Dec 30, 2010

Cover Crop Workshop Draws Lively Discussion

by Jason Schmidt

Emporia, KS – Lively discussion interspersed with presentations dominated the cover crops workshopheld in Emporia, Kansas on December 6. Thirty farmers gathered to listen, learn and discuss “Cover Crops 101: Why, What, When, and How” as a follow-up to the No-Till on the Plains conference held in Emporia in September. Gail Fuller (Emporia no-till farmer), Paul Ingle (Flint Hills RC&D), and Brian Rees (KSRE Lyon County) organized the December workshop.

Paul Ingle kicked off the day giving a “Top 12” reasons why to use cover crop. Ingle had initially planned on giving a “Top 10” but after considering the numerous benefits, decided to make the list a “Top 12.”

Gail Fuller and Ed Reznicek (Kansas Rural Center) presented personal experiences of using cover crops. Reznicek, an organic crop farmer in Nemaha county, emphasized the importance of using legume cover crops for fixing nitrogen.

“We live in a vast pool of nitrogen,”Reznicek states regarding the atmospheric content of 78% nitrogen.“Organic farmers rely on nitrogen fixation. Buying nitrogen is like buying water at the river.” Reznicek stressed the importance of planning crop rotations to effectively incorporate cover crops into current cropping systems.

Gail Fuller complemented Reznicek’s experience with cover crops. Fuller’s farm motto is “Where we feed billions,” referring to the vast complex of soil life that he is feeding through his no-till cover crop system.

Fuller stated that 1 tablespoon of soil holds more life than all of the human population of China. Cover crops and no-till farming is giving Fuller superior crop yields while also reducing erosion, enhancing soil biologic life and organic matter,suppressing weeds, and increasing nutrient cycling.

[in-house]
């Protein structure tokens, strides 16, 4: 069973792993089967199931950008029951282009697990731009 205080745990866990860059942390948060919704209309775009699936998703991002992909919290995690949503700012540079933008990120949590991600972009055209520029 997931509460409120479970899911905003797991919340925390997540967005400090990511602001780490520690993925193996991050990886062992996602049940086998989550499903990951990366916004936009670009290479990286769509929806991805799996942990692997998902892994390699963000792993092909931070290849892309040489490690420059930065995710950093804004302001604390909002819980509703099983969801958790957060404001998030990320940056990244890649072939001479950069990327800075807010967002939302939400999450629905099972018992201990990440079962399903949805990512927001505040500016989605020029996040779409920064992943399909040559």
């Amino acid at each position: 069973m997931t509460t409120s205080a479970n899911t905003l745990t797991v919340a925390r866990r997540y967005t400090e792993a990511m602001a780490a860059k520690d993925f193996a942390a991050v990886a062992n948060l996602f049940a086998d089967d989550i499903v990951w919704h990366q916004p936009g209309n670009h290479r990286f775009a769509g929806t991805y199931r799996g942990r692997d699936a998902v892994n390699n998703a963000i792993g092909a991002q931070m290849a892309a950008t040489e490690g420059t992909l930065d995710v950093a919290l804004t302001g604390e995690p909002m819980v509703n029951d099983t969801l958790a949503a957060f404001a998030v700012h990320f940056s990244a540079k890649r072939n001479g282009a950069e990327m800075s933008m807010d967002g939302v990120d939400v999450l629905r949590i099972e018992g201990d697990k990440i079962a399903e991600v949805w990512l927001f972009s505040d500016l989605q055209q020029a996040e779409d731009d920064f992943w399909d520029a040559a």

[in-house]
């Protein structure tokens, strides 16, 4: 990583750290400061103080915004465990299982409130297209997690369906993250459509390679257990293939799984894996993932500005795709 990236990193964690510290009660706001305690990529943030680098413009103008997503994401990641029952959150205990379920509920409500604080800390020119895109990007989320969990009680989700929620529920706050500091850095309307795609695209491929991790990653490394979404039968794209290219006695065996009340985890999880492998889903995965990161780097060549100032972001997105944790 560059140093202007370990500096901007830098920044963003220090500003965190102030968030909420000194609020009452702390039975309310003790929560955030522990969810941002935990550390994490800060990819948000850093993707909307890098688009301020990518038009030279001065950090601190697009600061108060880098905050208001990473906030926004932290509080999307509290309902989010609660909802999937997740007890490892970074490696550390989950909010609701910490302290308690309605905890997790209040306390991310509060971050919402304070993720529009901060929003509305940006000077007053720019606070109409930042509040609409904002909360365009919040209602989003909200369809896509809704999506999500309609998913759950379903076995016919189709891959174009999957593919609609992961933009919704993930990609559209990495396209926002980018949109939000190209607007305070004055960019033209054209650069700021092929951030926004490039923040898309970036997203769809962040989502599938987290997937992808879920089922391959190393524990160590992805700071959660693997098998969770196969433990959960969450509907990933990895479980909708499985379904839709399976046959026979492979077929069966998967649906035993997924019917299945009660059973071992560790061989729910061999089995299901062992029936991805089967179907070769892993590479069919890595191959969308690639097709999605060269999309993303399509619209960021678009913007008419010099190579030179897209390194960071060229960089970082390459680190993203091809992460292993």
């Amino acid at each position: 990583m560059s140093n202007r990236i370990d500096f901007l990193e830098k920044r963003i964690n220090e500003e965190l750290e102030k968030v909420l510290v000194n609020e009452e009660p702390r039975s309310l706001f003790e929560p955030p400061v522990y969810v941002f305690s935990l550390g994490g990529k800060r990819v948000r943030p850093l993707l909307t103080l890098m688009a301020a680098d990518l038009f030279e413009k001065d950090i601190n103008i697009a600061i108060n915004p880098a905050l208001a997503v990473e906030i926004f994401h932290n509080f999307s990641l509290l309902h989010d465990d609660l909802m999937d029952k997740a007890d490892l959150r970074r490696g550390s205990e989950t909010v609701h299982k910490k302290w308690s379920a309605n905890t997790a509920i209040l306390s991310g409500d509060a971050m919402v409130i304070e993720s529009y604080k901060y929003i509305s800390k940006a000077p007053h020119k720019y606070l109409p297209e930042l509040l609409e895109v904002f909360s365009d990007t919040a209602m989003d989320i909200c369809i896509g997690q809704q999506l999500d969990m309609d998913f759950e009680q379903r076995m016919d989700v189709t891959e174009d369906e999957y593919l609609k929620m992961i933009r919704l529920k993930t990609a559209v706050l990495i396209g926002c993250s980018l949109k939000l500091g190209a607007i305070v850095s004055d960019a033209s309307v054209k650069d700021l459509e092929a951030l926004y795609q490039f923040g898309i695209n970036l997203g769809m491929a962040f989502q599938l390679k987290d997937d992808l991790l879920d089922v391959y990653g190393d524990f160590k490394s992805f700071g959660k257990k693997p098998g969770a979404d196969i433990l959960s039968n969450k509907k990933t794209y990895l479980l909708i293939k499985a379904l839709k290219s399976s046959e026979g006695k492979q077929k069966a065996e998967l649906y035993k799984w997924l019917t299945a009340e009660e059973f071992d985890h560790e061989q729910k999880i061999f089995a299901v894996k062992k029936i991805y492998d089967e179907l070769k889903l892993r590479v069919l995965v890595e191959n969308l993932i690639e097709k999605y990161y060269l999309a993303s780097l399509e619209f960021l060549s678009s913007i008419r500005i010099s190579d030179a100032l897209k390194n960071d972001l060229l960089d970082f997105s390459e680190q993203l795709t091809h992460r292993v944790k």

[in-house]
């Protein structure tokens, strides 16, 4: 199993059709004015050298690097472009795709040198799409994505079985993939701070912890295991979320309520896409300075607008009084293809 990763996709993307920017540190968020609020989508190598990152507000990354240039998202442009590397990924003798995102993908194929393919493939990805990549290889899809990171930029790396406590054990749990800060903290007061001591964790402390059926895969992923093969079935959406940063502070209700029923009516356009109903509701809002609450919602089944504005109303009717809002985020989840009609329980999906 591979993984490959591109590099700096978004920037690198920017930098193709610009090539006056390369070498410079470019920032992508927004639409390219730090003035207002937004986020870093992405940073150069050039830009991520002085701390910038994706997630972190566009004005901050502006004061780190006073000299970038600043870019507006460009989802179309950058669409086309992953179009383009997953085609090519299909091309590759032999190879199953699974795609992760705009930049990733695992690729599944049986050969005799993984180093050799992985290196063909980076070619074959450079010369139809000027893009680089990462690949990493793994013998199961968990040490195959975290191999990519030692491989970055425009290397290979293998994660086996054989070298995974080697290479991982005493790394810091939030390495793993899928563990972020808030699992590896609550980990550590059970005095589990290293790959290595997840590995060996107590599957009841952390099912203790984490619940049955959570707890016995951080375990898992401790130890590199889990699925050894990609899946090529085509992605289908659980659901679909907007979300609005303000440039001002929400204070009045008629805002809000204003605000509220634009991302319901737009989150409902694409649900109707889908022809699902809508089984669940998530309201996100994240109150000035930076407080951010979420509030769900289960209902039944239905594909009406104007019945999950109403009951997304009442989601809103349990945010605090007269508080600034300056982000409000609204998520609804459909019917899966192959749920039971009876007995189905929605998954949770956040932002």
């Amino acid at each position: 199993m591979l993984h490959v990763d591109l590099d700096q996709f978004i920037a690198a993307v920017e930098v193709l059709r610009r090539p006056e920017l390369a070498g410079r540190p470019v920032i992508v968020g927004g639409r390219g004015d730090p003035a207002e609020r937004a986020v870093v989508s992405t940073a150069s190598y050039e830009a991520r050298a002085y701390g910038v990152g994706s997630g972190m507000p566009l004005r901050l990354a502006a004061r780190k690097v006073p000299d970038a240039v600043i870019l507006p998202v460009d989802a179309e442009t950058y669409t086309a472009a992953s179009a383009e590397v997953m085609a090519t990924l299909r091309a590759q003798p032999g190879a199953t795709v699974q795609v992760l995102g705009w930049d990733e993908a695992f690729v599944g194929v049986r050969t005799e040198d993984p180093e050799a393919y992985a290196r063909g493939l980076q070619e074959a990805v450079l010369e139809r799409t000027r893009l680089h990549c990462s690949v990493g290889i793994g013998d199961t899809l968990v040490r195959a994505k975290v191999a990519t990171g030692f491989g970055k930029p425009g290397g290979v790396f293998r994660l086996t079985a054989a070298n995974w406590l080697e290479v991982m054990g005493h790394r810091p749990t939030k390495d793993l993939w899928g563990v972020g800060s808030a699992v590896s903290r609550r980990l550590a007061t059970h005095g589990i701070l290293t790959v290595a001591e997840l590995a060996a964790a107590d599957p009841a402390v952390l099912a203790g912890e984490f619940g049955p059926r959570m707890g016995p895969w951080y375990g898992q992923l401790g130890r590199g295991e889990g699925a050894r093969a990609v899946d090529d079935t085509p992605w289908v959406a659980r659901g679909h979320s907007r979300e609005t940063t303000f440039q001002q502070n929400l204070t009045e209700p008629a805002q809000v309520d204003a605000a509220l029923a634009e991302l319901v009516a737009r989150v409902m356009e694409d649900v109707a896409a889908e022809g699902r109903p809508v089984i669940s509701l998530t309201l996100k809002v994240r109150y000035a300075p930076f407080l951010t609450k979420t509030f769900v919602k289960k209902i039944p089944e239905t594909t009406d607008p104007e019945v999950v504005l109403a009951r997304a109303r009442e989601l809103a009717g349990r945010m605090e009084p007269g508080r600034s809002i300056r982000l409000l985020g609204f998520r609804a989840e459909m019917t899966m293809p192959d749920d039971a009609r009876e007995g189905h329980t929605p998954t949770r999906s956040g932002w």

Brian Rees, Lyon County Extension, gave an overview of the numerous aspects of cover crops including warm and cool season options for grasses, brassicas and legumes, along with giving agronomic advice on when and how to establish cover crops.

Joan Phillips-Fowler from Lyon County FSA explained some of the challenges and opportunities for integrating cover crops into current USDA farm programs. Phillips-Fowler recommended farmers discuss any plans to incorporate cover crops into current cropping systems with an individual’s FSA and crop insurance agents. Cover crops that are harvested, hayed, or grazed must be reported and may pose certain challenges for existing farm programs.

Jason Schmidt and Dale Kirkham with the Kansas Rural Center led the discussion about the opportunities arising with grazing cover crops. Most cover crops have the potential of providing high quality, inexpensive forage for livestock.Schmidt discussed emerging research that is disproving perceptions that grazing livestock on crop land negatively impacts soil structure.

The grazing discussion centered on the economic opportunities of integrating grazing animals into cover crops. One young farmer commented how he cannot begin to afford to buy crop land; however, as a beginning farmer he can imagine the economic opportunity of leasing cover crops to graze. The challenges of leasing cover crops include a lack of information for establishing rental rates for grazing cover crops, and overcoming the negative perceptions of grazing cropland.

Jeff Davidson, Greenwood County Extension, offered to take the challenges and questions participants raised back to Kansas State University to encourage more research and support for cover crop adoption and management. A second cover crop workshop is planned for early spring 2011.

No comments:

Post a Comment